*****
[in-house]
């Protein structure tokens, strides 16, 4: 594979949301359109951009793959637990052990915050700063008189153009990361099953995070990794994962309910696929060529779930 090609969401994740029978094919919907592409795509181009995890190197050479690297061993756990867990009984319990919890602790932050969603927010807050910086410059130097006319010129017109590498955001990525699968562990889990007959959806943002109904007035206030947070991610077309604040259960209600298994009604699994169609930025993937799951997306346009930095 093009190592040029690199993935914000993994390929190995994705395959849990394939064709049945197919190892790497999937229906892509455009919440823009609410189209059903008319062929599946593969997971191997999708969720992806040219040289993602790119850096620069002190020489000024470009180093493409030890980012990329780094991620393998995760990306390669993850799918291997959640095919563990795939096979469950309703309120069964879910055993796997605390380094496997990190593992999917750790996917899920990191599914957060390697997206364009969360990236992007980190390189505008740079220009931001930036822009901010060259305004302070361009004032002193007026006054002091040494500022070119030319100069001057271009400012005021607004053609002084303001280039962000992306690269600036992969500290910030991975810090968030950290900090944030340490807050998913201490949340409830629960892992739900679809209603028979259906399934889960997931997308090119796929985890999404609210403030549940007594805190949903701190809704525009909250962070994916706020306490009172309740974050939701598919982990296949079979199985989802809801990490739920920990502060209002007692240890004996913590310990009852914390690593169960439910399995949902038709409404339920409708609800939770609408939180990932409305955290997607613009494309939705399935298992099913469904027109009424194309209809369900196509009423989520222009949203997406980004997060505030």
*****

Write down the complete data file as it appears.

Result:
[in-house]
């Protein structure tokens, strides 16, 4: 594979949301359109951009793959637990052990915050700063008189153009990361099953995070990794994962309910696929060529779930 090609969401994740029978094919919907592409795509181009995890190197050479690297061993756990867990009984319990919890602790932050969603927010807050910086410059130097006319010129017109590498955001990525699968562990889990007959959806943002109904007035206030947070991610077309604040259960209600298994009604699994169609930025993937799951997306346009930095 093009190592040029690199993935914000993994390929190995994705395959849990394939064709049945197919190892790497999937229906892509455009919440823009609410189209059903008319062929599946593969997971191997999708969720992806040219040289993602790119850096620069002190020489000024470009180093493409030890980012990329780094991620393998995760990306390669993850799918291997959640095919563990795939096979469950309703309120069964879910055993796997605390380094496997990190593992999917750790996917899920990191599914957060390697997206364009969360990236992007980190390189505008740079220009931001930036822009901010060259305004302070361009004032002193007026006054002091040494500022070119030319100069001057271009400012005021607004053609002084303001280039962000992306690269600036992969500290910030991975810090968030950290900090944030340490807050998913201490949340409830629960892992739900679809209603028979259906399934889960997931997308090119796929985890999404609210403030549940007594805190949903701190809704525009909250962070994916706020306490009172309740974050939701598919982990296949079979199985989802809801990490739920920990502060209002007692240890004996913590310990009852914390690593169960439910399995949902038709409404339920409708609800939770609408939180990932409305955290997607613009494309939705399935298992099913469904027109009424194309209809369900196509009423989520222009949203997406980004997060505030």